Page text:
I am falling behind on telling you about my trip to Ethiopia. Sorry!

Next, I’ll tell you about the food. To be honest, there were some things we just could not eat. Any fruits or vegetables that would have to be washed we could not eat (because we could not drink their water, and the food would have been washed with their water). We ate in a lot of restaurants. There were some that were really good, and some…not so great. The restaurant in our hotel was actually my favorite, when it had electricity.

Because they are in a drought (spelling?) they can only afford to give half the city electricity for half the day, and the other half of the city electricity for the other half of the day. The half of the city we were in rarely had electricity at night. A lot of places had generators, but our hotel was pretty large so the generator could not keep everything up and running. So, every night for dinner, the first question always was, “grill?”. If there was no grill, our choices diminished substantially. We were left to (and grateful for!) soup, salad (which we couldn’t eat), and spaghetti. They actually have some pretty good spaghetti.

Just to be safe a lot of times (b/c apparently I can be a picky eater at times) I would just order a toasted cheese sandwich. Or as we call it in the states, a grilled cheese sandwich. Of course, I could only have this when there was electricity, but it was so good 🙂 One funny moment that happened was the fourth or fifth time I had ordered the toasted cheese sandwich, I randomly ended up with a cheese burger. I just thought it was funny, and illustrated very well how inconsistent things are there. You just kind of have to go with the flow.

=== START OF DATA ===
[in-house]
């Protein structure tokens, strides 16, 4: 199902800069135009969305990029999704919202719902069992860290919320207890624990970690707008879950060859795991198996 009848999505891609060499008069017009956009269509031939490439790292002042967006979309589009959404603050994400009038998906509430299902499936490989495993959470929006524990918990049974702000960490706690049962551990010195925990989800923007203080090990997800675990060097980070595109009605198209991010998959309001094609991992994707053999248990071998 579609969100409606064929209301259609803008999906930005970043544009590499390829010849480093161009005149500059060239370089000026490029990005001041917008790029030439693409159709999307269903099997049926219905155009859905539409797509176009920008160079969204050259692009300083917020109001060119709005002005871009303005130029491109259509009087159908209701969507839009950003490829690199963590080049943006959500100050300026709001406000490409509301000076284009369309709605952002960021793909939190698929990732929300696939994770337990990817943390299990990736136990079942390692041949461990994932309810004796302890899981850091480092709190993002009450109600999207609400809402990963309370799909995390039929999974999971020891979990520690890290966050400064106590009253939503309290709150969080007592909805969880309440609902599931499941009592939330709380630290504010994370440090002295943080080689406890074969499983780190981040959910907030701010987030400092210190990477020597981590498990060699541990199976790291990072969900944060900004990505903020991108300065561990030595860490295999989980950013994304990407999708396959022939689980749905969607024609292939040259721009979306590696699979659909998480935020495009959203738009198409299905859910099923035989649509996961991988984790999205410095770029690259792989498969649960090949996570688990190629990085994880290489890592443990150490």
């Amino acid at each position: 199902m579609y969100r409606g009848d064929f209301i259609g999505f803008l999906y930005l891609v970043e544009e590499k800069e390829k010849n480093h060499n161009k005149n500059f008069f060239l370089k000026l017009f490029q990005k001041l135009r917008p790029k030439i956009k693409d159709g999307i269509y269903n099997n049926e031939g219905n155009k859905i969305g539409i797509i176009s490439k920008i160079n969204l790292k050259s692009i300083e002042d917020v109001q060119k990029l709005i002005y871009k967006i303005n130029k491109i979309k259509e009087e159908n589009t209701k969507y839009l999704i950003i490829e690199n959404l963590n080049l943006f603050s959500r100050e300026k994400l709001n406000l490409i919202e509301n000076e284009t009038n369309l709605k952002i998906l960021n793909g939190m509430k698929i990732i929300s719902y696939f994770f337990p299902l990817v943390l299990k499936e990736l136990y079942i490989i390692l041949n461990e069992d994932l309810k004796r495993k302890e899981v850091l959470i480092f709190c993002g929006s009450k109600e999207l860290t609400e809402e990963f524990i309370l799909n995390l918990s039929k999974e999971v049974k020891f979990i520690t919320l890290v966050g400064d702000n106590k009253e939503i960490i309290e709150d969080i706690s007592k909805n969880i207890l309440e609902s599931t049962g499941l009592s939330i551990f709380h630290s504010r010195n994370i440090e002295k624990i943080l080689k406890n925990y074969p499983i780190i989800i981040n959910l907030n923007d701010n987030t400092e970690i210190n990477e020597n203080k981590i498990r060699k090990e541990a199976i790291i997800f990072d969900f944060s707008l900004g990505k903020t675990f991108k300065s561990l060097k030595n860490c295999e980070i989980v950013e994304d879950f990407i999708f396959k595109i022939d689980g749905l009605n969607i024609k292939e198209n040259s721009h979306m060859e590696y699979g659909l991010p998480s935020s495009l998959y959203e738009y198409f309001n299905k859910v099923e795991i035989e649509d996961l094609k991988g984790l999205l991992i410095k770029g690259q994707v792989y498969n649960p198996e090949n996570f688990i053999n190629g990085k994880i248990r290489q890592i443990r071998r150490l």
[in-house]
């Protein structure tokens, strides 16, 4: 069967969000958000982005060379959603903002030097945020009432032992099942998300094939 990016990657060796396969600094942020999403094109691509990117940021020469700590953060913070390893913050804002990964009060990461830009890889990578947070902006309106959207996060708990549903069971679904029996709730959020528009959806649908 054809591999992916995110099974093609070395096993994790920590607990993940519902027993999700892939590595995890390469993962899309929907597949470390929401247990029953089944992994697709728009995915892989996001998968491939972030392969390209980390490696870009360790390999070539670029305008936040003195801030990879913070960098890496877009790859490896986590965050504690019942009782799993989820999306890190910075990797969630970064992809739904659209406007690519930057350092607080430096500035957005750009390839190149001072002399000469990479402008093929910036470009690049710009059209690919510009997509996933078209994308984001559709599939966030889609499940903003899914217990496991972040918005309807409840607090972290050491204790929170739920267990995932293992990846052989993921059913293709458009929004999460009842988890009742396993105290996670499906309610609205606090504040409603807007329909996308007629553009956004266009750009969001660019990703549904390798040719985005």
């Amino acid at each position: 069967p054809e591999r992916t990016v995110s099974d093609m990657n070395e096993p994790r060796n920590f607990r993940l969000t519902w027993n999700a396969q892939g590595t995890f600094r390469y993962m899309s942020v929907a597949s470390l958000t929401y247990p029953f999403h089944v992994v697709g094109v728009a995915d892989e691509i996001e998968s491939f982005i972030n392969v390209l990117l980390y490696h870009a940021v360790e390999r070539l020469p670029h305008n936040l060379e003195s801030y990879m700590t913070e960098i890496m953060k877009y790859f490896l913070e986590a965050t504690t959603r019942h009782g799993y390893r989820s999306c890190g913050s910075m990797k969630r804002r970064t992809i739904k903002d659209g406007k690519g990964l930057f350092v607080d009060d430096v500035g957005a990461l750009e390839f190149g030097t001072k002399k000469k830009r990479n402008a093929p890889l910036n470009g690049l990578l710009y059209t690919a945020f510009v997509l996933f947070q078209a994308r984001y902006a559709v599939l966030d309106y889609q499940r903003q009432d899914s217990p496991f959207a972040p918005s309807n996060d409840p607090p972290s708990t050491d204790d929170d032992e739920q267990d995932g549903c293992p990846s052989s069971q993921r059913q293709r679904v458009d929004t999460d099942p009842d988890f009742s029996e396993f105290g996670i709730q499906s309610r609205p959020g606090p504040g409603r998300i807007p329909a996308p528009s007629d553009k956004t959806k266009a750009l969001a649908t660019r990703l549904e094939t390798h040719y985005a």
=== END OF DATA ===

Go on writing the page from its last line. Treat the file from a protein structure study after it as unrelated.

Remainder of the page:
Ask just about any  (I say just about just in case there is that one Ethiopian with whom this does not apply) Ethiopian what their favorite food is, and they will instantly tell you injera. Injera is a type of bread that comes with pretty much all of their meals. It is kind of like a spongy, sour, flat bread. They will use injera instead of forks. They will just pick up their food with a piece of injera and eat it all. Some times we would see pieces delivered to tables that was bigger than a large pizza. Personally, I did not enjoy, nor did anyone else on my team I don’t think. But Ethiopians sure do love it!

There was also something called a “coffee ceremony”. This usually happens when guests are over. The guests will be served 3 cups of coffee and popcorn. I was kind of nervous about this because I am NOT a coffee drinker, but knew I couldn’t really say no. Well, they were gracious and only served one cup of coffee, which was the size of what we would consider to be a shot at Starbucks. At one of the ceremonies the caffeine actually had kind of a bad effect on me. I hardly ever drink/eat things with caffeine…besides chocolate. So, when I had two cups of strong coffee with LOTS of sugar in them, I got a little wild. I sang someone’s name over and over. I actually recruited two guys to sing with me. (Pretty sure there is a video out there of that one). I was all over the place. Thankfully, my new friends just thought I was funny, and not crazy…hopefully.

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